Press Room: Tax Release
The End of an Archaic Tax: Pennsylvania Capital Stock and Foreign Franchise Tax Phased-Out
On January 4, 2016, Pennsylvania Governor Tom Wolf announced the elimination of Pennsylvania’s Capital Stock and Foreign Franchise (CSFF) tax, effective January 1, 2016. This completes a gradual phase-out which began in 2002. Originally set to culminate after 2010, the phase-out had been delayed on multiple occasions. Gov. Wolf had stipulated in his original budget proposals for fiscal year 2015-16 that he would not further delay complete phase-out of the CSFF tax.
Pennsylvania’s CSFF tax is an entity-level charge imposed on corporations, joint-stock associations, limited liability companies, business trusts and other domestic and foreign companies conducting business within Pennsylvania. The tax is based on a company’s apportioned capital stock value, generally computed as net worth plus average book income for as many as five prior years. The tax is filed using Form RCT-101, PA Corporate Tax Report.
Phase-out of the CSFF tax, which was first implemented in 1844, has been a recurring point of discussion among Pennsylvania tax proposals for almost two decades. Phase-out of the tax was first initiated in 2001 under then-Governor Tom Ridge, but complete elimination was delayed on several subsequent occasions. The tax was most recently scheduled to expire on December 31, 2013. In June 2013, the phase-out was extended to December 31, 2015 under then-Governor Tom Corbett. In the ensuing years, the rate for the CSFF tax decreased from 0.89 mills in 2013, to 0.67 mills in 2014 and 0.45 mills in 2015.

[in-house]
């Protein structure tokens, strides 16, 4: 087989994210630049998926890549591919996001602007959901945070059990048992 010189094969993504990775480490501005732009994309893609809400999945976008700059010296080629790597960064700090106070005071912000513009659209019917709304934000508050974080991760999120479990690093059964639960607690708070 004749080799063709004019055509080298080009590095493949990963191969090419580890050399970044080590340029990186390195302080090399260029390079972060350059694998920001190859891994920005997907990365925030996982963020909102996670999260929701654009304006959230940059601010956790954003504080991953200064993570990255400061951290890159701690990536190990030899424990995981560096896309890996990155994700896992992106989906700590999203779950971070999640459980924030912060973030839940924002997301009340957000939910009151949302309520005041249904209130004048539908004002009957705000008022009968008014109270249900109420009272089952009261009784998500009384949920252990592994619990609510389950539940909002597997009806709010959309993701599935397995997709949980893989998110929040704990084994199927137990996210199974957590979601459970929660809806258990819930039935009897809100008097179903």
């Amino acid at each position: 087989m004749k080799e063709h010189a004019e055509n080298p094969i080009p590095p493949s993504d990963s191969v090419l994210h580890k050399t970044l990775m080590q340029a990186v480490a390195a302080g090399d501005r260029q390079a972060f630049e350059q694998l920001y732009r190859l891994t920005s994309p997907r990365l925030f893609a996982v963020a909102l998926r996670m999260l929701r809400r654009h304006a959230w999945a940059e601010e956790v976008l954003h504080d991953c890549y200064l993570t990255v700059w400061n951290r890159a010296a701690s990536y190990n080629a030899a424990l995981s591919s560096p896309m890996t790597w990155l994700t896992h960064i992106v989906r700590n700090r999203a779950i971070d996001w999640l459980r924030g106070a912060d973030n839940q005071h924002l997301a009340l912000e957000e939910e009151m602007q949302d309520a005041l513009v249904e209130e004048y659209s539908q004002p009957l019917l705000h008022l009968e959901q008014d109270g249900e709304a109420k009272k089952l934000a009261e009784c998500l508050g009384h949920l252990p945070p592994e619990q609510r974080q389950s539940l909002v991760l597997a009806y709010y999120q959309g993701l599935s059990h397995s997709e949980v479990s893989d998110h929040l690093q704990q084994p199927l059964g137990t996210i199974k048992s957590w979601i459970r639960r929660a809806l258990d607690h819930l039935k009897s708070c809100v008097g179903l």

Opponents of the CSFF tax have argued that the tax harms the Commonwealth’s business climate and forces unprofitable businesses to pay tax on the value of their assets. According to the Department of Revenue, the tax generated revenue of $242 million in its last full year, but had produced many times that figure in previous years.
Takeaway for Entities Filing PA Corporate Tax Reports
For entities which file the PA Corporate Tax Report strictly for purposes of the CSFF tax, such as S corporations, LLCs taxed as partnerships or single member LLCs, and business trusts, the 2015 return will be the final filing for the CSFF tax. Accordingly, these returns should be marked as final on the Form RCT 101.